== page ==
TORONTO -- Gerald Butts, a top adviser to Canadian Prime Minister Justin Trudeau, received an email this past October when his man won the office.
It came from Butt’s friend and fellow political consultant David Axelrod, who had played a similar role for U.S. President Barack Obama.
"Congratulations on a great victory," Axelrod said. "Now don't screw it up."
Butts laughed as he recalled the email the other day in Toronto. He, his boss and Trudeau's inner circle were making final preparations for the prime minister's visit to Washington this week. Trudeau will be feted with the first White House state dinner in 19 years for Canada's leader.
It's not likely that Trudeau -- or Obama, for that matter -- will "screw it up."
But it's important for millions of people that they don't, because the destinies of Canada and the United States are more closely intertwined than ever. On border security, climate change, trade and foreign policy, working together in relative harmony is a requirement, not an option.
The challenge for the two men will be to turn their personal similarities and the camaraderie of their previous brief encounters into concrete measures. They have to begin by repairing a government-to-government relationship that was strained under then-Prime Minister Stephen Harper, a tea party-style conservative who was ultimately frozen out by the Obama administration.
“Our most important relationship is with the U.S., and I am going to do everything I can to bring us closer together.”
Trudeau and Obama need to work quickly, since the latter has only 10 months left in office and America could wind up with a Harper-esque successor in 2017.
"We just have to do as much as we can in the meantime and not worry about that," said Butts. "And we think we'll make a good start."
Canada now has a prime minister with foreign policy views similar to Obama's -- namely, that the best and most useful way to neutralize "radical Islamist terrorism" is to engage with Islam and the Middle East diplomatically and commercially, and not merely with bombs, drones and surveillance.
When Pierre Trudeau, the current PM's father, was prime minister -- from 1968 to 1984, with one brief interruption -- the U.S. and Canada were often at odds over foreign policy. In the early years, the U.S. was fighting a war in Vietnam that the Canadians abhorred. Trudeau also infuriated U.S. administrations by dealing openly with the likes of Fidel Castro and the communist Chinese government, the latter before the U.S. did.
There is a faint echo of those strains now, as Justin Trudeau followed through on a campaign promise to end Canadian participation in allied bombing runs over Syria. But Obama reacted mildly, giving Trudeau some domestic political cover by praising him for increasing the number of non-combatant Canadian instructors in the region.
Trudeau wants to move Canada toward full diplomatic relations with Iran, though carefully and cautiously; the U.S. president hasn't gone quite that far yet. Trudeau is under pressure to halt arms sales to Saudi Arabia; that kind of breach with the Saudis remains all but unthinkable in Washington. Trudeau wants a more even-handed approach to Israeli-Palestinian issues; Obama does, too, even if he doesn't put it that way.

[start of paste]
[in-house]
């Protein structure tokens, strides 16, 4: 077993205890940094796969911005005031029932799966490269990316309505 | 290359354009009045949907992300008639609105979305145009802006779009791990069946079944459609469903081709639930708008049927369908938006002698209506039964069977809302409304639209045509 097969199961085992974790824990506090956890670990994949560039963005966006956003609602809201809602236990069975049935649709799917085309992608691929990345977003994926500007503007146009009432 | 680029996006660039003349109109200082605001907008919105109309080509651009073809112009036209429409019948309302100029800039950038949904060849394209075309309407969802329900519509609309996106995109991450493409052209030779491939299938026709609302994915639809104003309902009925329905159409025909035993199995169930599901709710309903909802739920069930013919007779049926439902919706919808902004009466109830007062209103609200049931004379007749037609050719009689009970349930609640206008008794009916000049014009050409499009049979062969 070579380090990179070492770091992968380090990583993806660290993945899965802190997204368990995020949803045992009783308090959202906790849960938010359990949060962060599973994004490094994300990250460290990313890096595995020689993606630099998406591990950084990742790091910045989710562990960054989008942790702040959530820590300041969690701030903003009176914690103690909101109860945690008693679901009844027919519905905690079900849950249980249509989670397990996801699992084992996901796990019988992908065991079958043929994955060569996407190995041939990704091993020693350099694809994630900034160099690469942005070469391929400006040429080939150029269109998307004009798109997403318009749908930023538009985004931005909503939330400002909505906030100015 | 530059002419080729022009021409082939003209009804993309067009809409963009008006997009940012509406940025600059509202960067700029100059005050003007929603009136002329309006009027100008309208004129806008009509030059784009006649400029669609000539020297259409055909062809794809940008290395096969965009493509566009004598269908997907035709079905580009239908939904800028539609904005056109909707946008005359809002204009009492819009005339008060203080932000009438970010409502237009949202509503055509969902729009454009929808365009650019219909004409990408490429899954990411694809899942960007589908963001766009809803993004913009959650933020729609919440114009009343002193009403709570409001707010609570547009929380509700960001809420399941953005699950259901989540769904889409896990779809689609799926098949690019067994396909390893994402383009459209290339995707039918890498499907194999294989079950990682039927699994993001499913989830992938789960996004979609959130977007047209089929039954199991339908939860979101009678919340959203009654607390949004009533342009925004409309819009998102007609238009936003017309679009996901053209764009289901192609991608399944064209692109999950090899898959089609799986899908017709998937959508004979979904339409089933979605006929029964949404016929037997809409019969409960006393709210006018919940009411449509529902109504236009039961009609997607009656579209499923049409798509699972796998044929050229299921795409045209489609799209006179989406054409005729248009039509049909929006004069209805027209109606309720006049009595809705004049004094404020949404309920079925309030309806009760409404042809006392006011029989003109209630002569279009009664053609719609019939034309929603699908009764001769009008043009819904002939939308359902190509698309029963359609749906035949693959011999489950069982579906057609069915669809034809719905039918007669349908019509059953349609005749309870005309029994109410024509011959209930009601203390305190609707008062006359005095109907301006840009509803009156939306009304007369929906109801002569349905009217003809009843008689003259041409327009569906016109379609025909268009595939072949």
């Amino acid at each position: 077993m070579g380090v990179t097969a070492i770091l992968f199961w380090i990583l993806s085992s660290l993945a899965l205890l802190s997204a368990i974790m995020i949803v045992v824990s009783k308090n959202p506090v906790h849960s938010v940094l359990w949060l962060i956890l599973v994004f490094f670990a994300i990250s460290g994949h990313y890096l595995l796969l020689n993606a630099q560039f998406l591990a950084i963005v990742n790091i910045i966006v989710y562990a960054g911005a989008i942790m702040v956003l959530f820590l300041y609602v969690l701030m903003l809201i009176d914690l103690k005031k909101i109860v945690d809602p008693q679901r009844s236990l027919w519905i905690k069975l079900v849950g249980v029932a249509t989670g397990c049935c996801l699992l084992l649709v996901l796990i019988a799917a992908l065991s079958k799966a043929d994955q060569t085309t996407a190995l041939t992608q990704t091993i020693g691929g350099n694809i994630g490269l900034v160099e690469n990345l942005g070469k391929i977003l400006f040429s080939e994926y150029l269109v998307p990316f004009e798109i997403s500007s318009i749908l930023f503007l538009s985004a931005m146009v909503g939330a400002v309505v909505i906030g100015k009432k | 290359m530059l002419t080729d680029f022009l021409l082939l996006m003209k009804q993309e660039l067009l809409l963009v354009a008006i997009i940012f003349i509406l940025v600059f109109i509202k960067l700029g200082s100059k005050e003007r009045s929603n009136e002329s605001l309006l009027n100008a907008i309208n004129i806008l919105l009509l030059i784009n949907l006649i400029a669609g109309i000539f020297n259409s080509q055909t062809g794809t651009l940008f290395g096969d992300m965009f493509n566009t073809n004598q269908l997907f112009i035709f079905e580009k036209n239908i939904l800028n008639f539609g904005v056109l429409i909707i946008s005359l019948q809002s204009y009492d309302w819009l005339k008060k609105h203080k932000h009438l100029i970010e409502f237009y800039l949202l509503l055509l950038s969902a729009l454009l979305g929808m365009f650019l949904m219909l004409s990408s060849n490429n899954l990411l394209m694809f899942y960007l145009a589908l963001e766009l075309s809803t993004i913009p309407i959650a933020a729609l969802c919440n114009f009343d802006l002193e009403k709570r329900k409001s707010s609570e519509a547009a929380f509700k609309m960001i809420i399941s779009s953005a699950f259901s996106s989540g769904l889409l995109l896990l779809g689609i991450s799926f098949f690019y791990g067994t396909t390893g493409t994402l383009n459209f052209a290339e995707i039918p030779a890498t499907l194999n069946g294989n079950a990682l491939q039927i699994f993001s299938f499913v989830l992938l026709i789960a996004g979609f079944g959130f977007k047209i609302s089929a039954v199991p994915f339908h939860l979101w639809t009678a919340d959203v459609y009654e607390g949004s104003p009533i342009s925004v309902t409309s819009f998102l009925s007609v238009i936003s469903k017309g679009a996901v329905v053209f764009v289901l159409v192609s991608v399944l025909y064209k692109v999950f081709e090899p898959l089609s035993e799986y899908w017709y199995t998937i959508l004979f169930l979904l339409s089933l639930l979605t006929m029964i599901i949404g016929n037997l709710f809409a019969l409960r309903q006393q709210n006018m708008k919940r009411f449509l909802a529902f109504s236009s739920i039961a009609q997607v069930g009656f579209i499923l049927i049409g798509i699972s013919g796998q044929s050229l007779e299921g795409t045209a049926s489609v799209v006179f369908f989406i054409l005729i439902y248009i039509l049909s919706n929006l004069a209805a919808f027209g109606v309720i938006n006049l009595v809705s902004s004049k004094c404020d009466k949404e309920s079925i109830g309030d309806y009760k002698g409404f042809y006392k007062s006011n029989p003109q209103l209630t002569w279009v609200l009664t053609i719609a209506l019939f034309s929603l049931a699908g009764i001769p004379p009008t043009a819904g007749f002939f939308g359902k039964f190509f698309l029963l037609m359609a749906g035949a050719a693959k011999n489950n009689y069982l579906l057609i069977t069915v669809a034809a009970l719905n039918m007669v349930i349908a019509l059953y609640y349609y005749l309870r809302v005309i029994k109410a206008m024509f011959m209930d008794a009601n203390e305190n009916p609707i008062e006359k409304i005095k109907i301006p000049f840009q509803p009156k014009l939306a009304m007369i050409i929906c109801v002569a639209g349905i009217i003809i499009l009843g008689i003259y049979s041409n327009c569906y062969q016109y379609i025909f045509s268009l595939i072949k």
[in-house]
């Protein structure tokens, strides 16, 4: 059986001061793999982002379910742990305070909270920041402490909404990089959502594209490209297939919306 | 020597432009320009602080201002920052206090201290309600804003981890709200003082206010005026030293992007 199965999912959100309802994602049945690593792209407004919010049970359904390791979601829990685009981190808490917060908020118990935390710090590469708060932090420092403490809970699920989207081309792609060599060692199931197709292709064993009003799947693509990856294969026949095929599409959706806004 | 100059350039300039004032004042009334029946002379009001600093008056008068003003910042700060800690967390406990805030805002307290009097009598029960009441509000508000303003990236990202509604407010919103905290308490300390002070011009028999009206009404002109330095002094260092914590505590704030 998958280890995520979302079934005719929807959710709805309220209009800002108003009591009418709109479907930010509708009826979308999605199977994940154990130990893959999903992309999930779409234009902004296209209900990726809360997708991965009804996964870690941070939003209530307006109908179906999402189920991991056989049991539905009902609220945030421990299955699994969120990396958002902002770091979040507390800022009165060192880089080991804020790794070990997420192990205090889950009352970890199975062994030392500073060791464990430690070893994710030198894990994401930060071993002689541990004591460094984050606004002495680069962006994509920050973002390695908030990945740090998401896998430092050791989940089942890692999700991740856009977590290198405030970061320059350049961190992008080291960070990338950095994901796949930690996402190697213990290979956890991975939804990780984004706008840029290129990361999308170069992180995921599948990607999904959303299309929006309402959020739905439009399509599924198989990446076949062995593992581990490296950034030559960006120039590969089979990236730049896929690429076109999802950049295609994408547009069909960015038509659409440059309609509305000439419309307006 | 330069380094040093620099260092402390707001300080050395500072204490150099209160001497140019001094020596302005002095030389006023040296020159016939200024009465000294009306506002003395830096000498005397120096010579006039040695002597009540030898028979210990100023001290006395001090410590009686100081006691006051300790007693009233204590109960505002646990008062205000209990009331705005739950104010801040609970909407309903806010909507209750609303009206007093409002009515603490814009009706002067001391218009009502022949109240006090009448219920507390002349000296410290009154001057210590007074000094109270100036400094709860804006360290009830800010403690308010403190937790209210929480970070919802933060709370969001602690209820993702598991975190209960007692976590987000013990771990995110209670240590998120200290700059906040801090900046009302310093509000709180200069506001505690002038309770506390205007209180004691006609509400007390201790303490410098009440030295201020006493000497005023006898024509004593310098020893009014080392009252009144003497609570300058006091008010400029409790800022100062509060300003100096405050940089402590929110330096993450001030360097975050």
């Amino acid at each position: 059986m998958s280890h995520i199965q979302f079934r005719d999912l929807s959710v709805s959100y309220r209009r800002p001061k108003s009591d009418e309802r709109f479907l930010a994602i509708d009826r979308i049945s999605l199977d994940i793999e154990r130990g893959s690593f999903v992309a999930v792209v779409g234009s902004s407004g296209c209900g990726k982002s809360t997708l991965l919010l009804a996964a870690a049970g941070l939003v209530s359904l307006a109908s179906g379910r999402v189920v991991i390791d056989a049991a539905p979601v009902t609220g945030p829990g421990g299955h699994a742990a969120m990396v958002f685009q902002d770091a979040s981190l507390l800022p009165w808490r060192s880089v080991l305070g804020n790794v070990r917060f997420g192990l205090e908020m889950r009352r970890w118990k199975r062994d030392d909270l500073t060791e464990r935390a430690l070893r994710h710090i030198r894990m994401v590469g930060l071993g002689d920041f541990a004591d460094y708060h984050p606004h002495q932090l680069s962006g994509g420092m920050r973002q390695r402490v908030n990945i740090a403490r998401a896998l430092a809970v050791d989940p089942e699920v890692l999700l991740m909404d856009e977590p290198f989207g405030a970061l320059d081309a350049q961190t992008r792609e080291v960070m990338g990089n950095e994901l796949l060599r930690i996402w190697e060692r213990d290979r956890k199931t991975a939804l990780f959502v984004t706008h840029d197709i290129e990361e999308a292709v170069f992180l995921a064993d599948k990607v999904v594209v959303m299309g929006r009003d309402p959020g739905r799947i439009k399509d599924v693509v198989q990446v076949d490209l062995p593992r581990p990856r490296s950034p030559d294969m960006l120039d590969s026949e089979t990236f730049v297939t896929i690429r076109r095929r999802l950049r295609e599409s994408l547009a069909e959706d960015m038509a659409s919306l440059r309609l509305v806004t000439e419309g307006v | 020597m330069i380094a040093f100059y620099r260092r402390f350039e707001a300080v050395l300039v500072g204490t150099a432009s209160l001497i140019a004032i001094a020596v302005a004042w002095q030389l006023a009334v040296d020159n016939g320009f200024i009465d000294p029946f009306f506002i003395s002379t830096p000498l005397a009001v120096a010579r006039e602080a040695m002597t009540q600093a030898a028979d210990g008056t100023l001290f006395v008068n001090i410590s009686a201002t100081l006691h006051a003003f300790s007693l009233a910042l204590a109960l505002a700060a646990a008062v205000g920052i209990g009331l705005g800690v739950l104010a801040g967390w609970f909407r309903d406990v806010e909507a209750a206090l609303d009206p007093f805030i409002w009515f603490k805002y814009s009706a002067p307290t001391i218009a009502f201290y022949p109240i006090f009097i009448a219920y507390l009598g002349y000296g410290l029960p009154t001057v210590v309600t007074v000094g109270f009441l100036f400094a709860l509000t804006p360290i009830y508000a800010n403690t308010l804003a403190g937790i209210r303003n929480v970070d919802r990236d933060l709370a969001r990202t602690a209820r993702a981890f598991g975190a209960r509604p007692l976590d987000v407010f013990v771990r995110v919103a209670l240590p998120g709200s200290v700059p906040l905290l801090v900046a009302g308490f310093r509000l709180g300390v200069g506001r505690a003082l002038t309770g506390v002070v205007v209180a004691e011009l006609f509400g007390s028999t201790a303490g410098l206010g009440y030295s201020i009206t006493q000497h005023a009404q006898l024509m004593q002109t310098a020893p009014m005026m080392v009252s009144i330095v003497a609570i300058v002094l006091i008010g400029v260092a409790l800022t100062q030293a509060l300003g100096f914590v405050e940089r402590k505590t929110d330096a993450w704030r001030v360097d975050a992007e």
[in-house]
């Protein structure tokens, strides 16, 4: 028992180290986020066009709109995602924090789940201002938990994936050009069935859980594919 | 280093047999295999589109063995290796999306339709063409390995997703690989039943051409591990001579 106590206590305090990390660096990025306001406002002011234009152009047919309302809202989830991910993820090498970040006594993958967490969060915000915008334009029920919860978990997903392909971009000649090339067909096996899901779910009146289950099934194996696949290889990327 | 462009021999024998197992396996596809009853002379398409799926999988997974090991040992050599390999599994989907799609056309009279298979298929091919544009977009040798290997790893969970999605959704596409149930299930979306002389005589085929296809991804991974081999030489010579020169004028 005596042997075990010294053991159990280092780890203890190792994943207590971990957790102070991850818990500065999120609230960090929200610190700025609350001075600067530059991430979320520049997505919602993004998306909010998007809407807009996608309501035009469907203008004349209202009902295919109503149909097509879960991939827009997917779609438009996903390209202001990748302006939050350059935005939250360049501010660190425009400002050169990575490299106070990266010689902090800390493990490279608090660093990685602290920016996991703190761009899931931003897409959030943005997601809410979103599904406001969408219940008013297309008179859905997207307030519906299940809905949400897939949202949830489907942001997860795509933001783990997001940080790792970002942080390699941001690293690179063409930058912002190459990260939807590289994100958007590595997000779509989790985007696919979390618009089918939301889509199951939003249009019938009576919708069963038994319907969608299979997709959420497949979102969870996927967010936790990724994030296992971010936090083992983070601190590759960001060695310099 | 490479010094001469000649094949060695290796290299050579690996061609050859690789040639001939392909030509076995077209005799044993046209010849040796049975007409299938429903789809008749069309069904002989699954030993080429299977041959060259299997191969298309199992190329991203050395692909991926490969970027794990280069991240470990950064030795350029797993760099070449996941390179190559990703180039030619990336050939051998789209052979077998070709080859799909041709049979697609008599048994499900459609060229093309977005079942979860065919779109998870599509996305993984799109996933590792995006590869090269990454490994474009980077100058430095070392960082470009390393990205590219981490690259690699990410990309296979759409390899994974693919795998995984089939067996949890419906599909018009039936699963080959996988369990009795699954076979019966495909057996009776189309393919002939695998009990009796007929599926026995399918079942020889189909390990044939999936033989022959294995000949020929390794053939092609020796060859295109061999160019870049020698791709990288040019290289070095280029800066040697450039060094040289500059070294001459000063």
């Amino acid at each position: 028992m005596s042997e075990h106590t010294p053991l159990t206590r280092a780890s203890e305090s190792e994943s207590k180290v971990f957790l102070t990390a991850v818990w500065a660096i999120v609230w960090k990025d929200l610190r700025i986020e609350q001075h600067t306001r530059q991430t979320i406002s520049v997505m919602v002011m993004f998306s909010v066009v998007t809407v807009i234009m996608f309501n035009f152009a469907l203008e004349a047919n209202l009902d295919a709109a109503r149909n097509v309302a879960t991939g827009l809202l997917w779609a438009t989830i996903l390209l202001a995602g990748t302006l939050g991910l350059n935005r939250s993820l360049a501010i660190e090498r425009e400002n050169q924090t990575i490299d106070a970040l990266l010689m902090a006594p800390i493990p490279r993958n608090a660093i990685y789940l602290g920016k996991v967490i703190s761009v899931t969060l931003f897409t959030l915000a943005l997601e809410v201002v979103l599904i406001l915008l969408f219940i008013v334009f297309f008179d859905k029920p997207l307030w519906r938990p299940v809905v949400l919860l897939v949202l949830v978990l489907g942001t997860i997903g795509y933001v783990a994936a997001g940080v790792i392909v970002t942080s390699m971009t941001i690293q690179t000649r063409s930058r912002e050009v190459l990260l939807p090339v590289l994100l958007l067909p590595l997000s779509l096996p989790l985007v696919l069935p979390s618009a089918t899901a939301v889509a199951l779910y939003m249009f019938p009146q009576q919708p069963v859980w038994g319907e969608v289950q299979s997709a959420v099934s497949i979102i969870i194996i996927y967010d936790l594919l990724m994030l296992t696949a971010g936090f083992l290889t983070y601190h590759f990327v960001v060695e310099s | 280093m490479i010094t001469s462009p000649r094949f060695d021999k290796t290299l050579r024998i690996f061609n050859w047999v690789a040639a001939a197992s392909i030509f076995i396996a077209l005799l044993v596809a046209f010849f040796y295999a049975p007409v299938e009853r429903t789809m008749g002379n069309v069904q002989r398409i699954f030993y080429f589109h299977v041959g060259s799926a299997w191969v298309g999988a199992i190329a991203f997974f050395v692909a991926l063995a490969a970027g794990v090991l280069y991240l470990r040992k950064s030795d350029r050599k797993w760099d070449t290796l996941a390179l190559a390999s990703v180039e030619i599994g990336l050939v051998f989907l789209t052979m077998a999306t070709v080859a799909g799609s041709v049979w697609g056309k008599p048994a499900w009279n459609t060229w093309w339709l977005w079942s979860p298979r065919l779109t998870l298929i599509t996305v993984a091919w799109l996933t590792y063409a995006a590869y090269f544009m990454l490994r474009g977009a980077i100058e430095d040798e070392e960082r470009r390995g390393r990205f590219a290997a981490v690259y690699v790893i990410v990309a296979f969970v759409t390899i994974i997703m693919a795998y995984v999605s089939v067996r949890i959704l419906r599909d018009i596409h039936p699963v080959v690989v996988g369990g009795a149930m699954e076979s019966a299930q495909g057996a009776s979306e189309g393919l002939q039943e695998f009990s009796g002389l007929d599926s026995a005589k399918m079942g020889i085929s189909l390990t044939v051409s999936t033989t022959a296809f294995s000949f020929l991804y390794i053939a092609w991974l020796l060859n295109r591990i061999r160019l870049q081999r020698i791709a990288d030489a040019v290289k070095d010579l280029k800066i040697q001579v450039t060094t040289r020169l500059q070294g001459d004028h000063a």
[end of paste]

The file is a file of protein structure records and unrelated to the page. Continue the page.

These and other matters will no doubt come up at a joint press conference the two will have in Washington -- although the event is almost sure to be dominated by queries about Trudeau's increasingly wary comments (made to The Huffington Post) about Donald Trump and the U.S. election scene.
The more immediate anti-terrorism issue involves borders, which is likely to be the subject of the most important "announce-able" this week. The United States essentially wants a more secure perimeter around all three NAFTA countries (Mexico, Canada and the U.S.) to make it more difficult for suspected bad actors to enter the U.S.
But that means harmonizing U.S. and Canadian border regimes more closely, and overcoming both bureaucratic inertia and Canada's long-standing ties to other countries, including those of the Commonwealth of Nations.
Canada also wants it made easier to ship goods to the U.S., with which it does $2 billion worth of trade each day. Loosening and tightening borders at the same time isn't easy.
In the realm of climate change, the Canadians have abandoned hope that the U.S. will approve the Keystone XL pipeline, which Obama rejected. "It's dead and we're not worrying about it anymore," said Butts, an expert on environmental issues as well as campaigns. But Canada is pursuing other pipeline projects that lie entirely within its borders, and the Trudeau administration has no intention of abandoning them.
In other words, while Trudeau promised to be Obama's climate change ally during the Paris talks in December, he may find it hard to deliver. The prime minister is already finding it difficult to persuade provincial leaders to go along with a new carbon tax. He may have to unilaterally impose a federal levy, but he has not committed to that course and it is politically risky.
Trudeau travels to Washington this week with his entire family in tow: wife Sophie Grégoire-Trudeau, his wife's parents and his three young children. "They all want to visit the Smithsonian," he said.
While they are doing so, Trudeau will meet with Capitol Hill leaders, Cabinet officials and the president over the course of three days.
"We'll get a lot done, but this is just the beginning," said Trudeau. "Our most important relationship is with the U.S., and I am going to do everything I can to bring us closer together."